FAIR OAKS, Ind. (AP) — Video exposing alleged animal abuse at a famous northwestern Indiana dairy farm is politically motivated, said an Indiana lawmaker who drafted legislation in 2013 that would have barred undercover video filming at the state's agricultural operations.
An animal rights group released disturbing footage Tuesday showing workers kicking and throwing young calves at the Fair Oaks Farm.
Retailers subsequently pulled the farm's products from their shelves.
State Sen. Travis Holdman, who sponsored the proposal, said it's too soon to say whether he'll refile the bill during the 2020 legislative session.
"Seeing as this is just a one-time incident that we're aware of, I don't think we need a knee-jerk reaction to do something legislatively necessarily," Holdman said. "I'm sure I'll be hearing from Farm Bureau folks about the incident and what they think needs to be done, if anything."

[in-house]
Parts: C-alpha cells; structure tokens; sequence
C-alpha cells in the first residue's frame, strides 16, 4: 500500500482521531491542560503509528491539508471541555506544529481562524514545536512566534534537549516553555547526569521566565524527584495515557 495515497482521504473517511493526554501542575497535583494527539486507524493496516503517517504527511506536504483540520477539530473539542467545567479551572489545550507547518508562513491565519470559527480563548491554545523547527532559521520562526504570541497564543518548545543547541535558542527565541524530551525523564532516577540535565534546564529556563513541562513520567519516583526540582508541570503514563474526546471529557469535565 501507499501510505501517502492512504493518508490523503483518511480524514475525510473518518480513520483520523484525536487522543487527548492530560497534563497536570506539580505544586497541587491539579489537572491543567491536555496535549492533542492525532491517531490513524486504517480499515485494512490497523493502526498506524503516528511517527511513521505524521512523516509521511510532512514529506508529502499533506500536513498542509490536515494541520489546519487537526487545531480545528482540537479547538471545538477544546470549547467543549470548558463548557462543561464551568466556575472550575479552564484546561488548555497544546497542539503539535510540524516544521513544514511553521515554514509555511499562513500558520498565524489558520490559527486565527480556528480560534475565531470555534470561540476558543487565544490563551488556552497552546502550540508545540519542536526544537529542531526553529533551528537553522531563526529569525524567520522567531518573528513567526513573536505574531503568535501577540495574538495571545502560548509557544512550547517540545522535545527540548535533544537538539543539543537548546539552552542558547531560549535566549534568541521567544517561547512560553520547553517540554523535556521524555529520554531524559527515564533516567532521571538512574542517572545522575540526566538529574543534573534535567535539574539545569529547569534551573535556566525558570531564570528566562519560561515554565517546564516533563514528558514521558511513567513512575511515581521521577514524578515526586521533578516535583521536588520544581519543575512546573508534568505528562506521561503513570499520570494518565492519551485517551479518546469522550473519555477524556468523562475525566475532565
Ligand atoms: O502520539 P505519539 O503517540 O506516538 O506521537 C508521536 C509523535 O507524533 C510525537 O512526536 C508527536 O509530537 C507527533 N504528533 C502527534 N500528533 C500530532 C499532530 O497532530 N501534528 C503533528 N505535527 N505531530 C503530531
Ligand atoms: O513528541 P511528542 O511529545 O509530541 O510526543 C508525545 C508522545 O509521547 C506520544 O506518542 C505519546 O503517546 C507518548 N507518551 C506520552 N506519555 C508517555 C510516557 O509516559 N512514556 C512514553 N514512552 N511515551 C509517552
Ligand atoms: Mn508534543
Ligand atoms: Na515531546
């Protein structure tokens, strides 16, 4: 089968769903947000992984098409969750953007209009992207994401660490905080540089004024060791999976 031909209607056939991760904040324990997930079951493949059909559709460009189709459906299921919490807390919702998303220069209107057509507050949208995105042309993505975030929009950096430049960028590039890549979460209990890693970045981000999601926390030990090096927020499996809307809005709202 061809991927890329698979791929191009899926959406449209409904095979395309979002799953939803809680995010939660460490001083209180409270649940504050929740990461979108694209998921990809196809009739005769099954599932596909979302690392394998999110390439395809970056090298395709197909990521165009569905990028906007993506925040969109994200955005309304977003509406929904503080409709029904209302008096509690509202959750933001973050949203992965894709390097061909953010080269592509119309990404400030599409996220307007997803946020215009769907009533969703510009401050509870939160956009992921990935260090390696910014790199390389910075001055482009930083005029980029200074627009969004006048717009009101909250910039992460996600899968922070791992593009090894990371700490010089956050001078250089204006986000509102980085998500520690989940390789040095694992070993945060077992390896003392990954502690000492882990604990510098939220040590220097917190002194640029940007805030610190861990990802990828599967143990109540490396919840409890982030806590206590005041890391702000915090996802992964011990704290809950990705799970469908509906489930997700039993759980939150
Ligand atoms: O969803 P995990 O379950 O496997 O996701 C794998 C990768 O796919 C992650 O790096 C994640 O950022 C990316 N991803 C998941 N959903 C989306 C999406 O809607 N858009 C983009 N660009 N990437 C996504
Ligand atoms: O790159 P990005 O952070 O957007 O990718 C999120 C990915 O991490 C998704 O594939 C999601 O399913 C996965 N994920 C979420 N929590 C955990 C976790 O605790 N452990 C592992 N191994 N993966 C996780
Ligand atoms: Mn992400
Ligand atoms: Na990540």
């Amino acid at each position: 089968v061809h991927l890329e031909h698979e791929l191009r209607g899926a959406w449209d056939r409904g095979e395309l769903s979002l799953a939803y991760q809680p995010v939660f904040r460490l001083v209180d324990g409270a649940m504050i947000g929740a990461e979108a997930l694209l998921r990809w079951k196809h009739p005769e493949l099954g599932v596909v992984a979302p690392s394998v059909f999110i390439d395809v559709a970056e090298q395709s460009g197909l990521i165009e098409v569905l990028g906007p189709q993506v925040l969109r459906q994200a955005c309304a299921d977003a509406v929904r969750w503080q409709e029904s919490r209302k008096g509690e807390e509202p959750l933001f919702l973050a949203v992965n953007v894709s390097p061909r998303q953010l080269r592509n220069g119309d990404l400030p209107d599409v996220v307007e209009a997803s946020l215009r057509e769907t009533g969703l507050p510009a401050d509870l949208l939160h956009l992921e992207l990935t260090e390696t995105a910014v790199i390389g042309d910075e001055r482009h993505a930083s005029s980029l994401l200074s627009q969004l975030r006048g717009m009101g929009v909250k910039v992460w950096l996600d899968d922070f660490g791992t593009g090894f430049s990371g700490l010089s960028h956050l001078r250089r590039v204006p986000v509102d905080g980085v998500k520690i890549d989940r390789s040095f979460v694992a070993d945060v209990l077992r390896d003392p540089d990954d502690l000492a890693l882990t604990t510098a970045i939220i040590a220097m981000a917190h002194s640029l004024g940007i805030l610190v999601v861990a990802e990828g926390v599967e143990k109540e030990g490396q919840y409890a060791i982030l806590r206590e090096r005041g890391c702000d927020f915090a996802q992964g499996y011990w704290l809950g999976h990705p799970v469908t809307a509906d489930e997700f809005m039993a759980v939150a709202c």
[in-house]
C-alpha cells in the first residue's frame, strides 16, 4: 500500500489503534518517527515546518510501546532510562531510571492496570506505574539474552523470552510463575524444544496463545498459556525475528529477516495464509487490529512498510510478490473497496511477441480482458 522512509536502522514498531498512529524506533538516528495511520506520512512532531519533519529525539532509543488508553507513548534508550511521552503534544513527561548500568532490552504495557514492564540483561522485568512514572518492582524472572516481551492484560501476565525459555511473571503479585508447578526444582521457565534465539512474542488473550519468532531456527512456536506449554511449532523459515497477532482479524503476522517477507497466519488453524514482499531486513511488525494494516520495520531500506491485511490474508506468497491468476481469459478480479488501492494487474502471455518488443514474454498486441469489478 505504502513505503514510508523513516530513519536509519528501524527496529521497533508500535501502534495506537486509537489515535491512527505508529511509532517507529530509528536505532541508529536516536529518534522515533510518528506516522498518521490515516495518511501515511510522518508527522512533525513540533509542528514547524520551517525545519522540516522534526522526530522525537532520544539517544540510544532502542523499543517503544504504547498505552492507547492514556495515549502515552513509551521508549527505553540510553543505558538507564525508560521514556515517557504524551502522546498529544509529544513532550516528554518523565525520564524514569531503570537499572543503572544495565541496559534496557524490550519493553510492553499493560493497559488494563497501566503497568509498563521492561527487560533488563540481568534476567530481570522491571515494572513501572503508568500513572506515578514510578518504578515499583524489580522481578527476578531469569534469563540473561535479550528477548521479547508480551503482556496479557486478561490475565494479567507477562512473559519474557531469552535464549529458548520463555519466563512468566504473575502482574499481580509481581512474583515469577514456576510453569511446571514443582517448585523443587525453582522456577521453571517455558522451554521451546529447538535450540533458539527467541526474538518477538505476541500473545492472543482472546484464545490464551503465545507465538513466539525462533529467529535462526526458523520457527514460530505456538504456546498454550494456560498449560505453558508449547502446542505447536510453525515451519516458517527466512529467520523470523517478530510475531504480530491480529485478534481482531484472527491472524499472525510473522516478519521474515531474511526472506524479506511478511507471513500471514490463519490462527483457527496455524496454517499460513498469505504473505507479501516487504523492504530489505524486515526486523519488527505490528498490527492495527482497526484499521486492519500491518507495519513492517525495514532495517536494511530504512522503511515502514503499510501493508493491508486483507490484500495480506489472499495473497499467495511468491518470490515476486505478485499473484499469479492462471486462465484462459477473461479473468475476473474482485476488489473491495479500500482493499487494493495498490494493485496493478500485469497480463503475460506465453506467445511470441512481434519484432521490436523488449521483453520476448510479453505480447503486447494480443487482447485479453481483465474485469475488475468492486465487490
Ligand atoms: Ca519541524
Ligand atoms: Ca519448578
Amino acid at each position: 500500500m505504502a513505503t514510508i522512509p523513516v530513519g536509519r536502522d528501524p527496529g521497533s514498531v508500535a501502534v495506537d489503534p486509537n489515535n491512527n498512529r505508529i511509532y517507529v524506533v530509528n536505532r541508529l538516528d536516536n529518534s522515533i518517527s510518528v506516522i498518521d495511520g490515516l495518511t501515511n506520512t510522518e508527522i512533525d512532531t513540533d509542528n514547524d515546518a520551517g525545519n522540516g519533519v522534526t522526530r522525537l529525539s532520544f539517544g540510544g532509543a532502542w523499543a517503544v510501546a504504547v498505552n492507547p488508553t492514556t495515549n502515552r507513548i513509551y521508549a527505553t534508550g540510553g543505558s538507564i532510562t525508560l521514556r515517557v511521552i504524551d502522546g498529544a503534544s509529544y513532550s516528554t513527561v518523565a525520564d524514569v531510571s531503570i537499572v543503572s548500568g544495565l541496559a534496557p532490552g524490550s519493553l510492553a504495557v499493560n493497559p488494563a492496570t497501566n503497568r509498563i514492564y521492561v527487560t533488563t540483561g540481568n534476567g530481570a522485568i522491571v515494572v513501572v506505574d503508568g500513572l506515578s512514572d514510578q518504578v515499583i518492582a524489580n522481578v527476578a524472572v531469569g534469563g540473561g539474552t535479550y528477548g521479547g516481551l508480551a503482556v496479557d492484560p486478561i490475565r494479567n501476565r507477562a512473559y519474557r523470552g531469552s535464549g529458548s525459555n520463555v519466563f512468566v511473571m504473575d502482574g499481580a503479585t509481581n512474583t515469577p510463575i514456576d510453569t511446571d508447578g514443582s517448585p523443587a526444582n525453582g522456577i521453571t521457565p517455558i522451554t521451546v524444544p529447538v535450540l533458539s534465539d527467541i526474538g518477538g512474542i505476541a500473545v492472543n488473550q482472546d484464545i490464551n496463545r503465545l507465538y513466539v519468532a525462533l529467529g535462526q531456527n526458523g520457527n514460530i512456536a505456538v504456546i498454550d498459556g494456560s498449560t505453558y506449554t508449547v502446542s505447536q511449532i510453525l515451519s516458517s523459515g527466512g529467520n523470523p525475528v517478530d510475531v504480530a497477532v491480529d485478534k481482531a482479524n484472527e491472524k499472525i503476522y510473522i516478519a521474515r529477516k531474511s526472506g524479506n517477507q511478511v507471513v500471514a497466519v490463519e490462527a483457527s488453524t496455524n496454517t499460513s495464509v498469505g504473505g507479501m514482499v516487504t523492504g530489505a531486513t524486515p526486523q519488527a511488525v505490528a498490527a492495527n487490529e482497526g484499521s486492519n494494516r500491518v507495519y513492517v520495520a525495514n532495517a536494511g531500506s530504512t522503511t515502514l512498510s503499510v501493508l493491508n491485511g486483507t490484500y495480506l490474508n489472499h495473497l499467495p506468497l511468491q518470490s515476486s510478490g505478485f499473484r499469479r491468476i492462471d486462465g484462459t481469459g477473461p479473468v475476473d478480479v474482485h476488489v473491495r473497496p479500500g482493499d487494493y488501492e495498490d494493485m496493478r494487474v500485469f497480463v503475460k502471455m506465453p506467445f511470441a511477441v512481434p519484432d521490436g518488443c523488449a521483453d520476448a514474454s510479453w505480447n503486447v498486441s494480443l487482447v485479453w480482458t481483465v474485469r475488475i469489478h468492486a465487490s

Holdman's bill would have made it a misdemeanor crime to snapshot or video record any agricultural or industrial activities without the property owner's written authorization. Legislators in at least 10 other states tried passing similar "ag-gag" laws, in part to discourage covert revelations of agricultural operations. But courts subsequently struck down several of those statutes as unconstitutional.
Holdman noted he has watched the Fair Oaks video and it's clearly politically driven because anyone who is concerned about animals would have attempted to halt the abuse.
"People who own farm animals want to take care of farm animals because they produce, and do what they need to do to be profitable, if you take care of those animals," Holdman said. "If you hire people that abuse them, they deserve to be fired."
He also criticized customers and businesses boycotting Fair Oaks dairy products after "an isolated incident."
"That doesn't solve the problem," Holdman added. "You just put people out of work when you do that."